Two Chinese table tennis coaches are now in Kingston, training Jamaican national players. In November last year, at the invitation of the Chinese Athletic Association, Jamaican Olympic gold medalist and coach Mr. Donald Quarrie conducted a series of sprint training sessions for Chinese coaches and athletes in Guangzhou, China. Recently a Chinese badminton coach came to Jamaica to give a short-term training.
At the invitation of the Chinese Foreign Ministry, four journalists from the Gleaner and the Observer visited China in 2003 and 2005 respectively.
In February last year, China listed Jamaica as an approved tourist destination for its citizens.
In the past few years, China has provided military logistics assistance to Jamaica and also accepted military officers from Jamaica to take training courses in outstanding Chinese military academies. The visit to China by the Chief of Staff Rear Admiral Hardley Lewin in July last year has added new impetus to the development of the friendly relations between our two militaries.
The call at Port of Kingston by the Chinese ocean research vessel "DAYANG YIHAO" and the visit to Jamaica by the Chinese Oceanic Delegation in October 2005 have opened up a new area of cooperation between our two countries. As a follow-up move, the State Oceanic Administration of China has recently agreed to provide assistance to the Jamaican side in the field of marine sciences.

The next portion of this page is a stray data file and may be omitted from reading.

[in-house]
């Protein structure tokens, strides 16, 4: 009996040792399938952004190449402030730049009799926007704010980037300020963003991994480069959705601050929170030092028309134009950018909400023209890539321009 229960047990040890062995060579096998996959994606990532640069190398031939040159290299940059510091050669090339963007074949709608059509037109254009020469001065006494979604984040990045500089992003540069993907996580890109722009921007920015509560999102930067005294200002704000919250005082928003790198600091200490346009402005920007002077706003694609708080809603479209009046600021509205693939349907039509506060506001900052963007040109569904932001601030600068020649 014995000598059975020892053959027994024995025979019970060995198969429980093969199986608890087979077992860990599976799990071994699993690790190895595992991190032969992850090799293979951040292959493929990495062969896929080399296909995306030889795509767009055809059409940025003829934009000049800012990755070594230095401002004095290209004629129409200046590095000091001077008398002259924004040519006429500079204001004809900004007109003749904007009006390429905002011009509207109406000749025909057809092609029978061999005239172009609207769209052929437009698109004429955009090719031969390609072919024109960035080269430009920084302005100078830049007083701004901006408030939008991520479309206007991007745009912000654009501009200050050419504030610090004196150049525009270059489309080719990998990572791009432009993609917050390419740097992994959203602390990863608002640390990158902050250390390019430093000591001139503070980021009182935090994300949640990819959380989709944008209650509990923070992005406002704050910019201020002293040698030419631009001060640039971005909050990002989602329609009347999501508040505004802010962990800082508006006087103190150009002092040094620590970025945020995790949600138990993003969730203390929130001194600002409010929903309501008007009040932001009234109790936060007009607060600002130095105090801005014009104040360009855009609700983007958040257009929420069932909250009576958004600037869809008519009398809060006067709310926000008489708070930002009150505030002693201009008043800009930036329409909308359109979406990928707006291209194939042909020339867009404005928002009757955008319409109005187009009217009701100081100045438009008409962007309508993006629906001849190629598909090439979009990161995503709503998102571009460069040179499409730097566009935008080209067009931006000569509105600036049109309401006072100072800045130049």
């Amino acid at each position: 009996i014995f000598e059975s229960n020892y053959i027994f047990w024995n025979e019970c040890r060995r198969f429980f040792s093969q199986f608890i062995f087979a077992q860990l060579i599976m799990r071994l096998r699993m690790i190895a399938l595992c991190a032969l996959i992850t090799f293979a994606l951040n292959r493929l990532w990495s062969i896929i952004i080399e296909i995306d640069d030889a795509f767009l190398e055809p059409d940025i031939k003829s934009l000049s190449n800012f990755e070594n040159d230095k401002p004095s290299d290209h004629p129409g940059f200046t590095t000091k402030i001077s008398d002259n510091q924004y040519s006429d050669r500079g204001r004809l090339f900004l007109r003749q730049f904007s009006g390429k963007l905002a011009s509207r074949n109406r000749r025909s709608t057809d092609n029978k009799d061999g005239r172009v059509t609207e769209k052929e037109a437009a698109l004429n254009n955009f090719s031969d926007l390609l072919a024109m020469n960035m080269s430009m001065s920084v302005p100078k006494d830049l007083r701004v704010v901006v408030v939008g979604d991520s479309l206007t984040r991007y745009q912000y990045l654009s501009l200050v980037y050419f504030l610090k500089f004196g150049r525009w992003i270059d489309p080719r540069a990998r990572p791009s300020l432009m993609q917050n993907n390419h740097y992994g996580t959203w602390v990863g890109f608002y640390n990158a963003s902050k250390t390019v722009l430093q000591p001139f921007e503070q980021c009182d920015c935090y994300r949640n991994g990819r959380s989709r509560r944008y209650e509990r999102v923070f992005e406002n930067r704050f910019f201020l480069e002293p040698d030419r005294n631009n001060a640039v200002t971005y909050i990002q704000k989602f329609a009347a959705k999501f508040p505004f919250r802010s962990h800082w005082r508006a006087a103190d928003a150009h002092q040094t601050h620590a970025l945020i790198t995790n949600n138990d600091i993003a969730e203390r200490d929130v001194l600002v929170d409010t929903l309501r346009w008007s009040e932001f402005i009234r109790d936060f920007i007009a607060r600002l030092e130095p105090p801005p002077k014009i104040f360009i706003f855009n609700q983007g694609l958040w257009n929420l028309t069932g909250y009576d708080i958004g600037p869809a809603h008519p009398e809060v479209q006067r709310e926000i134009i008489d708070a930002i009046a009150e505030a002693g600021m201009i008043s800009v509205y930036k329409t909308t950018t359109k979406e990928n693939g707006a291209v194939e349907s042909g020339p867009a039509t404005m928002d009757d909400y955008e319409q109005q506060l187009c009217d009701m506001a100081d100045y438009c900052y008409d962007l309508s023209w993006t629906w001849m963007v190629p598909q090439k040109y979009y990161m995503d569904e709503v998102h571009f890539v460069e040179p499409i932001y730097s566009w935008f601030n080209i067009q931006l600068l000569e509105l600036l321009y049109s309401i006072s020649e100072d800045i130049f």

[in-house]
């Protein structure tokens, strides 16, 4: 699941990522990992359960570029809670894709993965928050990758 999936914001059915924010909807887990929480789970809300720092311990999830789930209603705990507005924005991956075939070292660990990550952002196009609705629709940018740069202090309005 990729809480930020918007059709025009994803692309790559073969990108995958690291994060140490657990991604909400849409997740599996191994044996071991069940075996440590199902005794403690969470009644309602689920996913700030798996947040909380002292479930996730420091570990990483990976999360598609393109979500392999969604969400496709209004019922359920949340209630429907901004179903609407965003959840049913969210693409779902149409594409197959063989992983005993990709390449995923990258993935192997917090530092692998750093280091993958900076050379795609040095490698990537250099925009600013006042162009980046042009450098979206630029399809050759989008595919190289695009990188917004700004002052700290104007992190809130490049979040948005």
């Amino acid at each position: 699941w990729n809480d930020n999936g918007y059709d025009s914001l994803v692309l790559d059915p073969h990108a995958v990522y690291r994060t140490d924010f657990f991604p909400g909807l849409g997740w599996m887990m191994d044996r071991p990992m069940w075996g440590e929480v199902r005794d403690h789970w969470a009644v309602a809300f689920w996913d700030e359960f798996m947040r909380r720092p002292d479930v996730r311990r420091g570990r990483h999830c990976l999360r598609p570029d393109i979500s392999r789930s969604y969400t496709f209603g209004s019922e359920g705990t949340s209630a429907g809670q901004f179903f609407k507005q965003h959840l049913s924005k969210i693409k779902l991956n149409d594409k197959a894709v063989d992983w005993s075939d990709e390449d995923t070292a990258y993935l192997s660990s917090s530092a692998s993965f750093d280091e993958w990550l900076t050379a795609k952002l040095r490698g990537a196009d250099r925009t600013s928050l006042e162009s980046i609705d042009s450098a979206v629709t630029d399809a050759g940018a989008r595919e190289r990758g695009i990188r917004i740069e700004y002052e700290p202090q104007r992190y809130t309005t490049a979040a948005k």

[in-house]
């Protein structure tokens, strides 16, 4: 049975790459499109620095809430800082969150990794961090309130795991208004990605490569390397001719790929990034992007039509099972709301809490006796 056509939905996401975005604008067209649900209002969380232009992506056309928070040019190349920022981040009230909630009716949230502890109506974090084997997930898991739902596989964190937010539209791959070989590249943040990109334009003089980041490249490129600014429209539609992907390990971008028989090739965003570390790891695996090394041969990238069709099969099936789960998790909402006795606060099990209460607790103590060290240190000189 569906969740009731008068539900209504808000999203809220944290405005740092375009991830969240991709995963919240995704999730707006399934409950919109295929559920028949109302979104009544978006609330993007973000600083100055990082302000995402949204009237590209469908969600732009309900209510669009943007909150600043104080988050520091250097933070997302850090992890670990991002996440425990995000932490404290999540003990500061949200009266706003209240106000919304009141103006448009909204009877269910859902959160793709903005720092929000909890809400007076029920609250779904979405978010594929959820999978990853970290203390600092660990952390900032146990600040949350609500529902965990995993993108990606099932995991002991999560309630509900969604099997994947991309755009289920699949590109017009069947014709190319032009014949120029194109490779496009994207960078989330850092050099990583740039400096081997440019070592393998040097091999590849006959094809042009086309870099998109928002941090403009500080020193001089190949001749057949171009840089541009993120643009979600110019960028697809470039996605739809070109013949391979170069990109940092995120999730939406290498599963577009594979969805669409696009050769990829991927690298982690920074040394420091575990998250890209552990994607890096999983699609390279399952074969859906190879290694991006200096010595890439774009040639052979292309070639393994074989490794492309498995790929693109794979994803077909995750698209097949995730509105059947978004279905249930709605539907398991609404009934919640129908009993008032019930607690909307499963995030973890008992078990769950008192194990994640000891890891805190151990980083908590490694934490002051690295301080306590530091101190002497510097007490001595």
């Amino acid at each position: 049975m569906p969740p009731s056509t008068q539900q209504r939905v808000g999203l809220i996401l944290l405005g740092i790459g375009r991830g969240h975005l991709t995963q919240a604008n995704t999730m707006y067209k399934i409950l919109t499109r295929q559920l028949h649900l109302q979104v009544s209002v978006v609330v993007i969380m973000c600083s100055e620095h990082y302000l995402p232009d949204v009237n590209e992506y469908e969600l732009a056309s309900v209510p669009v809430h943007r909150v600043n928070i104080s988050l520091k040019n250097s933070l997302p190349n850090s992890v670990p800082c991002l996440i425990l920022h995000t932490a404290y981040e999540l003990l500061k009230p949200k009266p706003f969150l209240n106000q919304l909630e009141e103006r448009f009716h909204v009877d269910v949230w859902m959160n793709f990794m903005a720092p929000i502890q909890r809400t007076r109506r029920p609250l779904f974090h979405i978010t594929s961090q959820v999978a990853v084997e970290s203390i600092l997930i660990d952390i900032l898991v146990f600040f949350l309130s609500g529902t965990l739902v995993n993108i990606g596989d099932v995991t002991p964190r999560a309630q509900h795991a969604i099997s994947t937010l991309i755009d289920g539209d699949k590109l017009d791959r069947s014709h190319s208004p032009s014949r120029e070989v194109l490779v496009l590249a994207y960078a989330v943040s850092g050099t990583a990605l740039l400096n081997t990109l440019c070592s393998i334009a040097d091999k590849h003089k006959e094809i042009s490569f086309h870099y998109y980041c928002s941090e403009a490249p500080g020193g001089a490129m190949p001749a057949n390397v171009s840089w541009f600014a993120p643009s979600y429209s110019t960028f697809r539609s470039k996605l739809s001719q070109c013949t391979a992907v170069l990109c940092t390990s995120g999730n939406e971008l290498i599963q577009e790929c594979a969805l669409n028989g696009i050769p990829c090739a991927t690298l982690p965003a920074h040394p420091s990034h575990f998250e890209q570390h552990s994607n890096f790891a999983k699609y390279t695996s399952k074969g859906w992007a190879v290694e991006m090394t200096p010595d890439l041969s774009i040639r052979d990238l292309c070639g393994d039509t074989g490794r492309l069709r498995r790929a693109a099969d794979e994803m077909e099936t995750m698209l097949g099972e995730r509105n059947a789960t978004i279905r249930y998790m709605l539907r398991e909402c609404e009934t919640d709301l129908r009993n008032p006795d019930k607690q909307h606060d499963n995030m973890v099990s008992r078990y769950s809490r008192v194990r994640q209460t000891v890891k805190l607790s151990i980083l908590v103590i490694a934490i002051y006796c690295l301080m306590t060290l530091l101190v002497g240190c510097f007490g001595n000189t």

Some provinces and cities in China have established sister-city or sister-province twinning relations with their counterparts in Jamaica, such as Shenzhen and Kingston, and Hangzhou and Montego Bay. These "people-to-people" exchanges have contributed a lot to promoting better understanding between our two peoples.
Besides, in the international arena, China and Jamaica hold many identical or similar positions, extend support to each other on some major issues and have conducted fruitful dialogue and cooperation in the United Nations and other international organizations.
Though different in social system and cultural and historical background, China and Jamaica have much in common. Both belong to the developing countries. We share the same past of bitterness and we face the common goal to develop economy and improve people's livelihood. To develop a mutually beneficial relationship is in the interest of our two countries and peoples. China and Jamaica have set themselves for further strengthening their bilateral relations through the establishment of the friendly partnership for common development. I can assure our Jamaican friends that China will remain a reliable development partner to Jamaica forever, and the concerted efforts by both sides will be rewarded by a stronger and more fruitful relationship between our two countries in the years ahead.
Ladies and Gentlemen,
Being the 2nd largest city and tourism capital in Jamaica, Montego Bay has an important role to play in promoting China-Jamaica relations. In particular, Montego Bay is working with its Chinese sister-city Hangzhou of Zhejing Province to contribute to the ever-growing China-Jamaica friendship. I know that Mayor Donaldson is planning a visit to China soon and believe his visit to Hangzhou will further enhance friendly exchanges and cooperation between the two sides.
Friends, you are from all sectors of Montego Bay. I sincerely hope that you will continue to support and make your due contributions to the development of the Sino-Jamaican relations. I personally would like to work hand in hand with you to strengthen friendly exchanges and cooperation between Montego Bay and Hangzhou and between St. James Parish and Zhejiang Province, so as to enhance the friendship between the Chinese and Jamaican peoples and ensure the lasting and steady growth of China-Jamaica relations.
With these words, I now conclude my presentation and will be glad to take your questions.